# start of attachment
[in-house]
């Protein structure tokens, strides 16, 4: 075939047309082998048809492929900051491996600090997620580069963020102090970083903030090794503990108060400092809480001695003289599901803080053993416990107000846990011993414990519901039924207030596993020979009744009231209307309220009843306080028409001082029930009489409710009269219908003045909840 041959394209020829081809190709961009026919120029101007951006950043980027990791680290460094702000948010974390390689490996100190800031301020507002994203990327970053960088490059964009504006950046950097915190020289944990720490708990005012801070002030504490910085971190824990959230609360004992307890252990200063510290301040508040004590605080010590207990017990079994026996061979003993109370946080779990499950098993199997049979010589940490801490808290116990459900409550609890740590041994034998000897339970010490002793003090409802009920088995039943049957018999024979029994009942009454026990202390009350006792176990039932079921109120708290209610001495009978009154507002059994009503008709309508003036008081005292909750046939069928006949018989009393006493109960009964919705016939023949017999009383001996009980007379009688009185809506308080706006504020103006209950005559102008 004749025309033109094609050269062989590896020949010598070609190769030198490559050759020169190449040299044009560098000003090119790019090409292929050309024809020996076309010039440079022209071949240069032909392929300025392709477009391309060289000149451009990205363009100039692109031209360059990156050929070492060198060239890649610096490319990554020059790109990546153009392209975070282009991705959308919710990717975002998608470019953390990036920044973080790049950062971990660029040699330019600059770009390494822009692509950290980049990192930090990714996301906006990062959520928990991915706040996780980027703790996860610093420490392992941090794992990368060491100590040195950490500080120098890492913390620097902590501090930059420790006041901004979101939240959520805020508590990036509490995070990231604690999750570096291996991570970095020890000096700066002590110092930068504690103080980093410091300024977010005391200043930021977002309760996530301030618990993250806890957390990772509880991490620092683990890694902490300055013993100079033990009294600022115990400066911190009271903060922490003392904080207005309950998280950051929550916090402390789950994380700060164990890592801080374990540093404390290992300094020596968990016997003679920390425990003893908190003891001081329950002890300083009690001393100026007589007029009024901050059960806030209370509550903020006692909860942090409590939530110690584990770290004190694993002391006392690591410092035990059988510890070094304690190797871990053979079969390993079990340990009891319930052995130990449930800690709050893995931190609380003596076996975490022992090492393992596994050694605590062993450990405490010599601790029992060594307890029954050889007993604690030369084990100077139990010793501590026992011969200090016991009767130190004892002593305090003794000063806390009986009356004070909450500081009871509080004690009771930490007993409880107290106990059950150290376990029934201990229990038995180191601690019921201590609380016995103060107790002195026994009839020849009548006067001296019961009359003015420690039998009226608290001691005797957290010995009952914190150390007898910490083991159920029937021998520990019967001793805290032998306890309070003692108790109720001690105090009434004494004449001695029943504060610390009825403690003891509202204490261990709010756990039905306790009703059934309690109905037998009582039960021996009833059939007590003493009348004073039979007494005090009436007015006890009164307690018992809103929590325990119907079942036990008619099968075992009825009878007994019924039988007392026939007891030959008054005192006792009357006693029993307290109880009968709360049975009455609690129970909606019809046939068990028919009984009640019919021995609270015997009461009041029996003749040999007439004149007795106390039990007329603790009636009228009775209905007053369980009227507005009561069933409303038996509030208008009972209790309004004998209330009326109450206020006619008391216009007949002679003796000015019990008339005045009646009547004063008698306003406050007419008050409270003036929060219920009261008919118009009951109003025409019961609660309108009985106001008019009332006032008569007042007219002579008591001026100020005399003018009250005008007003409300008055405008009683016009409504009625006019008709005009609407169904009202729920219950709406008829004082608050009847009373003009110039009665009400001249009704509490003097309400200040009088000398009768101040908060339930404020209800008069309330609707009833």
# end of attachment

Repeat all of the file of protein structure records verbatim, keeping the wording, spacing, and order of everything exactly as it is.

[in-house]
């Protein structure tokens, strides 16, 4: 075939047309082998048809492929900051491996600090997620580069963020102090970083903030090794503990108060400092809480001695003289599901803080053993416990107000846990011993414990519901039924207030596993020979009744009231209307309220009843306080028409001082029930009489409710009269219908003045909840 041959394209020829081809190709961009026919120029101007951006950043980027990791680290460094702000948010974390390689490996100190800031301020507002994203990327970053960088490059964009504006950046950097915190020289944990720490708990005012801070002030504490910085971190824990959230609360004992307890252990200063510290301040508040004590605080010590207990017990079994026996061979003993109370946080779990499950098993199997049979010589940490801490808290116990459900409550609890740590041994034998000897339970010490002793003090409802009920088995039943049957018999024979029994009942009454026990202390009350006792176990039932079921109120708290209610001495009978009154507002059994009503008709309508003036008081005292909750046939069928006949018989009393006493109960009964919705016939023949017999009383001996009980007379009688009185809506308080706006504020103006209950005559102008 004749025309033109094609050269062989590896020949010598070609190769030198490559050759020169190449040299044009560098000003090119790019090409292929050309024809020996076309010039440079022209071949240069032909392929300025392709477009391309060289000149451009990205363009100039692109031209360059990156050929070492060198060239890649610096490319990554020059790109990546153009392209975070282009991705959308919710990717975002998608470019953390990036920044973080790049950062971990660029040699330019600059770009390494822009692509950290980049990192930090990714996301906006990062959520928990991915706040996780980027703790996860610093420490392992941090794992990368060491100590040195950490500080120098890492913390620097902590501090930059420790006041901004979101939240959520805020508590990036509490995070990231604690999750570096291996991570970095020890000096700066002590110092930068504690103080980093410091300024977010005391200043930021977002309760996530301030618990993250806890957390990772509880991490620092683990890694902490300055013993100079033990009294600022115990400066911190009271903060922490003392904080207005309950998280950051929550916090402390789950994380700060164990890592801080374990540093404390290992300094020596968990016997003679920390425990003893908190003891001081329950002890300083009690001393100026007589007029009024901050059960806030209370509550903020006692909860942090409590939530110690584990770290004190694993002391006392690591410092035990059988510890070094304690190797871990053979079969390993079990340990009891319930052995130990449930800690709050893995931190609380003596076996975490022992090492393992596994050694605590062993450990405490010599601790029992060594307890029954050889007993604690030369084990100077139990010793501590026992011969200090016991009767130190004892002593305090003794000063806390009986009356004070909450500081009871509080004690009771930490007993409880107290106990059950150290376990029934201990229990038995180191601690019921201590609380016995103060107790002195026994009839020849009548006067001296019961009359003015420690039998009226608290001691005797957290010995009952914190150390007898910490083991159920029937021998520990019967001793805290032998306890309070003692108790109720001690105090009434004494004449001695029943504060610390009825403690003891509202204490261990709010756990039905306790009703059934309690109905037998009582039960021996009833059939007590003493009348004073039979007494005090009436007015006890009164307690018992809103929590325990119907079942036990008619099968075992009825009878007994019924039988007392026939007891030959008054005192006792009357006693029993307290109880009968709360049975009455609690129970909606019809046939068990028919009984009640019919021995609270015997009461009041029996003749040999007439004149007795106390039990007329603790009636009228009775209905007053369980009227507005009561069933409303038996509030208008009972209790309004004998209330009326109450206020006619008391216009007949002679003796000015019990008339005045009646009547004063008698306003406050007419008050409270003036929060219920009261008919118009009951109003025409019961609660309108009985106001008019009332006032008569007042007219002579008591001026100020005399003018009250005008007003409300008055405008009683016009409504009625006019008709005009609407169904009202729920219950709406008829004082608050009847009373003009110039009665009400001249009704509490003097309400200040009088000398009768101040908060339930404020209800008069309330609707009833």